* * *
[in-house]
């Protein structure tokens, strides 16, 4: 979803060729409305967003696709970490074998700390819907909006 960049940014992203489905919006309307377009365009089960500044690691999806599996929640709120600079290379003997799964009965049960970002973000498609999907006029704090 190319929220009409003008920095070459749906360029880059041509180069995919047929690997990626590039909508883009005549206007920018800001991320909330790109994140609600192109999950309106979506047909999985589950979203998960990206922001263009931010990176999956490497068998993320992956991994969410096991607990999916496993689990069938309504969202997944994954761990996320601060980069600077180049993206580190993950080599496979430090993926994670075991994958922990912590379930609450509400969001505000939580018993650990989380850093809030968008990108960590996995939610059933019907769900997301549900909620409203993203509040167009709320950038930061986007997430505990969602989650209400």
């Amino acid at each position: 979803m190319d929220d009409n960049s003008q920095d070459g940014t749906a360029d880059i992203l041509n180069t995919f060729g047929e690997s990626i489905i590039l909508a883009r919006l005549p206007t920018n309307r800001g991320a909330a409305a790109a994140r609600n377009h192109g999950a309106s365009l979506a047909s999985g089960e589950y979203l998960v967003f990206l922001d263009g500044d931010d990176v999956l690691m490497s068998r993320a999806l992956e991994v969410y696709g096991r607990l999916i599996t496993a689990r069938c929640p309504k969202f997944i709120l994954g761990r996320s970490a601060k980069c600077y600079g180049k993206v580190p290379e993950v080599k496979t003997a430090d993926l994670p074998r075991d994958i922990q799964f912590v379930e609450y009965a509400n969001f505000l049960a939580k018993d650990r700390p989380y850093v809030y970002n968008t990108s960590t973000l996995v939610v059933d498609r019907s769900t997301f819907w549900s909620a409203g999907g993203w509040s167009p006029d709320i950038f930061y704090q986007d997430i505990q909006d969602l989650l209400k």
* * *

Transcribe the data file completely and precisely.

[in-house]
């Protein structure tokens, strides 16, 4: 979803060729409305967003696709970490074998700390819907909006 960049940014992203489905919006309307377009365009089960500044690691999806599996929640709120600079290379003997799964009965049960970002973000498609999907006029704090 190319929220009409003008920095070459749906360029880059041509180069995919047929690997990626590039909508883009005549206007920018800001991320909330790109994140609600192109999950309106979506047909999985589950979203998960990206922001263009931010990176999956490497068998993320992956991994969410096991607990999916496993689990069938309504969202997944994954761990996320601060980069600077180049993206580190993950080599496979430090993926994670075991994958922990912590379930609450509400969001505000939580018993650990989380850093809030968008990108960590996995939610059933019907769900997301549900909620409203993203509040167009709320950038930061986007997430505990969602989650209400």
């Amino acid at each position: 979803m190319d929220d009409n960049s003008q920095d070459g940014t749906a360029d880059i992203l041509n180069t995919f060729g047929e690997s990626i489905i590039l909508a883009r919006l005549p206007t920018n309307r800001g991320a909330a409305a790109a994140r609600n377009h192109g999950a309106s365009l979506a047909s999985g089960e589950y979203l998960v967003f990206l922001d263009g500044d931010d990176v999956l690691m490497s068998r993320a999806l992956e991994v969410y696709g096991r607990l999916i599996t496993a689990r069938c929640p309504k969202f997944i709120l994954g761990r996320s970490a601060k980069c600077y600079g180049k993206v580190p290379e993950v080599k496979t003997a430090d993926l994670p074998r075991d994958i922990q799964f912590v379930e609450y009965a509400n969001f505000l049960a939580k018993d650990r700390p989380y850093v809030y970002n968008t990108s960590t973000l996995v939610v059933d498609r019907s769900t997301f819907w549900s909620a409203g999907g993203w509040s167009p006029d709320i950038f930061y704090q986007d997430i505990q909006d969602l989650l209400k």